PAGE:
Life cycle of cherry trees

Written by kara rae
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Life cycle of cherry trees
Pollination of a cherry blossom (Image by, courtesy of tanakawho)

Cherry trees are angiosperms, also known as flowering plants, that come in multiple species. However, there are two basic types: sweet and sour. Cherry trees are popular in landscapes due to the abundance of fresh cherries, if you can keep away the birds.

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Within the cherry blossom lie the anthers (male) and pistol (female) reproductive structures. Once pollinated, the sperm fertilises the egg inside the ovary of the pistol. The result is a cherry seed.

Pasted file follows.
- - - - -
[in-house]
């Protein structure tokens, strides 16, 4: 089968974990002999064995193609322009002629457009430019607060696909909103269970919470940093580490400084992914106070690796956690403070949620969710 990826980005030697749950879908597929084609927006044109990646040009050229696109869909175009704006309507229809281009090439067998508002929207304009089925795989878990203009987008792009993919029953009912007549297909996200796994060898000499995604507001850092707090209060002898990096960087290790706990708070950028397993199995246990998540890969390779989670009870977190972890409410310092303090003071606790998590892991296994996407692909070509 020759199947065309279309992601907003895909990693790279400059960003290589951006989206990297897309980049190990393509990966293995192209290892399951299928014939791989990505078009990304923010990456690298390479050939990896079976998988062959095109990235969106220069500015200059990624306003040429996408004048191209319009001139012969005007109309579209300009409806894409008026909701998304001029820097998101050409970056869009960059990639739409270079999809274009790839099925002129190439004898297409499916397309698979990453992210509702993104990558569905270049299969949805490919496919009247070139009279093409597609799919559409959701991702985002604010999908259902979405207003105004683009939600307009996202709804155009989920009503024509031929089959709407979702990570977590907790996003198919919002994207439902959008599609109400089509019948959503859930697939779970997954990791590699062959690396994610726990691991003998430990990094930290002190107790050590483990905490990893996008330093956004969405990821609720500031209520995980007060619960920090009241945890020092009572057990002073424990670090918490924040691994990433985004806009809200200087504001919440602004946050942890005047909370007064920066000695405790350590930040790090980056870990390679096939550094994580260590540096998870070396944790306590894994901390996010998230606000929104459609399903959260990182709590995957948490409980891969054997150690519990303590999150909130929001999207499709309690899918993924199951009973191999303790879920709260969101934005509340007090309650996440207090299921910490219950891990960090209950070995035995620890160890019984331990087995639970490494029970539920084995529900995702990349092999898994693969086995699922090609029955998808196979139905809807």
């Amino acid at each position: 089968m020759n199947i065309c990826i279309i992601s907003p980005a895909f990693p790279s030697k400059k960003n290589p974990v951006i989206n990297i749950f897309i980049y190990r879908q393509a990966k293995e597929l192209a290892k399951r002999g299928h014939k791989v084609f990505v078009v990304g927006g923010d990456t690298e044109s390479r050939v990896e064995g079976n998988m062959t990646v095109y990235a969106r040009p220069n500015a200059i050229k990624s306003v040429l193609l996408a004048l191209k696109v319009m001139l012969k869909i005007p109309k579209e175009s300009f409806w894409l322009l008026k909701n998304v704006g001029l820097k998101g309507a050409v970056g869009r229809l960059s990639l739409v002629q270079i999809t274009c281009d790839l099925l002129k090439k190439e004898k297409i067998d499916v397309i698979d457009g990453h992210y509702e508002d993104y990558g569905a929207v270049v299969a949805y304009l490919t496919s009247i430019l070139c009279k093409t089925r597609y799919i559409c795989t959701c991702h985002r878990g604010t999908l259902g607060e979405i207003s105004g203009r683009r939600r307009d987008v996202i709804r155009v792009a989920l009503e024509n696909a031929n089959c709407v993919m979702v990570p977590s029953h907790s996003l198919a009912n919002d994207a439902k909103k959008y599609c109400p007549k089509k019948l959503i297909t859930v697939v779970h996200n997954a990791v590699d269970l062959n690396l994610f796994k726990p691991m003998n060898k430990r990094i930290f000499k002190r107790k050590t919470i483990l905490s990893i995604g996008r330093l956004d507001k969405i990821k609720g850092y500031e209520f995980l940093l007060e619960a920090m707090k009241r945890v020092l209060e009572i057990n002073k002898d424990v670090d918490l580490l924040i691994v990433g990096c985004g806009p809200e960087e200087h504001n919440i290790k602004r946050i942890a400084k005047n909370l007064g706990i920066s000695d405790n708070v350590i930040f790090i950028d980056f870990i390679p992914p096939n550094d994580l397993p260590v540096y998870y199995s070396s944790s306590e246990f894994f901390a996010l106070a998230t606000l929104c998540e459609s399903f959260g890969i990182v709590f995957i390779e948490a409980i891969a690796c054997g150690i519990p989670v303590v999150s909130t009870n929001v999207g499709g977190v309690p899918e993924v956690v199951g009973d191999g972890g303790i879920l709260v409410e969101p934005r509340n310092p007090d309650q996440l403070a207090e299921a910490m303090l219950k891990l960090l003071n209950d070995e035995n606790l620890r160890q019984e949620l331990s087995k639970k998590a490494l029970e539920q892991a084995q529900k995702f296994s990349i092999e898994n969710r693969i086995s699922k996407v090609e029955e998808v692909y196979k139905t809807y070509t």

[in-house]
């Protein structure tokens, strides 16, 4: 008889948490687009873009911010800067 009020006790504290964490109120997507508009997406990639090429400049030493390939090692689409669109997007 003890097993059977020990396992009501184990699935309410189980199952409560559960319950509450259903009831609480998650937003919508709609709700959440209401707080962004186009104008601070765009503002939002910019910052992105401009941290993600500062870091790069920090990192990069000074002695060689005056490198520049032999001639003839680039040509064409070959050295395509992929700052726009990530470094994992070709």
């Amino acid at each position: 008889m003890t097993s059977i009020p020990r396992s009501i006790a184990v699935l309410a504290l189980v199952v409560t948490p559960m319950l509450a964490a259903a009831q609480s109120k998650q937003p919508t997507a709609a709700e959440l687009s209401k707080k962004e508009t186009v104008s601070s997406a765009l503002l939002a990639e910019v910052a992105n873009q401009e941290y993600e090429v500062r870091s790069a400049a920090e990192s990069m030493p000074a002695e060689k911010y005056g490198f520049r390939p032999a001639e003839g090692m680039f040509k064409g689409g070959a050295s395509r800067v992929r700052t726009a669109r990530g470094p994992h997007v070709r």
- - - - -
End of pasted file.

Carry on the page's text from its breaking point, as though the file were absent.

The cherry seed promotes the growth of the cherry fruit around it, which is actually the ovary of the flower.


The cherry falls to the ground where it is eaten by animals. The animals then scatter the seeds that will grow new cherry trees.

Time Frame

The lifespan of a cherry tree is around 20 years since they are sensitive to climate and growing conditions, and they attract multiple animals and pests.


Growing a cherry tree can be tricky. The soil must be well-drained with a pH between 6.2 and 6.8. If the weather is too hot, the tree will not thrive. Cherry trees also attract pests such as the cherry fruit fly and the cherry slug.

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